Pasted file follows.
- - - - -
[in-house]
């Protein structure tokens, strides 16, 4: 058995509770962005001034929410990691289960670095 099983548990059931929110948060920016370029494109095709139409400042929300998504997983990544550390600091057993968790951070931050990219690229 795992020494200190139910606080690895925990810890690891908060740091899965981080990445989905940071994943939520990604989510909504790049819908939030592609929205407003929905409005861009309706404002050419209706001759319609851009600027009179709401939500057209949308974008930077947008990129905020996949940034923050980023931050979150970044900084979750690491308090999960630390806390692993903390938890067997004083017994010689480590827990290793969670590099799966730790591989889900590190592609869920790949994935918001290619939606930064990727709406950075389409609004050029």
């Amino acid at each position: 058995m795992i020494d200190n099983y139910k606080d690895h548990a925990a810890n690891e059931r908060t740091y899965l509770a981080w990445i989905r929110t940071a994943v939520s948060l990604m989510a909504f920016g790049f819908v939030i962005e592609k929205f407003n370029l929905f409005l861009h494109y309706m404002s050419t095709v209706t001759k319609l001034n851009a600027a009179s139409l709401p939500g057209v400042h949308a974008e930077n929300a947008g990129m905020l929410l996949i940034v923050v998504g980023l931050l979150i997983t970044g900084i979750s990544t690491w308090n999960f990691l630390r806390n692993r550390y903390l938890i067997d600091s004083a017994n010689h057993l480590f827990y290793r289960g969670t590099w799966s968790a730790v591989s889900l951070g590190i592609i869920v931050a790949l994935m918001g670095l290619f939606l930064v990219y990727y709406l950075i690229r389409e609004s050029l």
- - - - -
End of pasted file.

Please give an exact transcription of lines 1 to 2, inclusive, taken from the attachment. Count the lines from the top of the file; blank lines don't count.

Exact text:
[in-house]
């Protein structure tokens, strides 16, 4: 058995509770962005001034929410990691289960670095 099983548990059931929110948060920016370029494109095709139409400042929300998504997983990544550390600091057993968790951070931050990219690229 795992020494200190139910606080690895925990810890690891908060740091899965981080990445989905940071994943939520990604989510909504790049819908939030592609929205407003929905409005861009309706404002050419209706001759319609851009600027009179709401939500057209949308974008930077947008990129905020996949940034923050980023931050979150970044900084979750690491308090999960630390806390692993903390938890067997004083017994010689480590827990290793969670590099799966730790591989889900590190592609869920790949994935918001290619939606930064990727709406950075389409609004050029």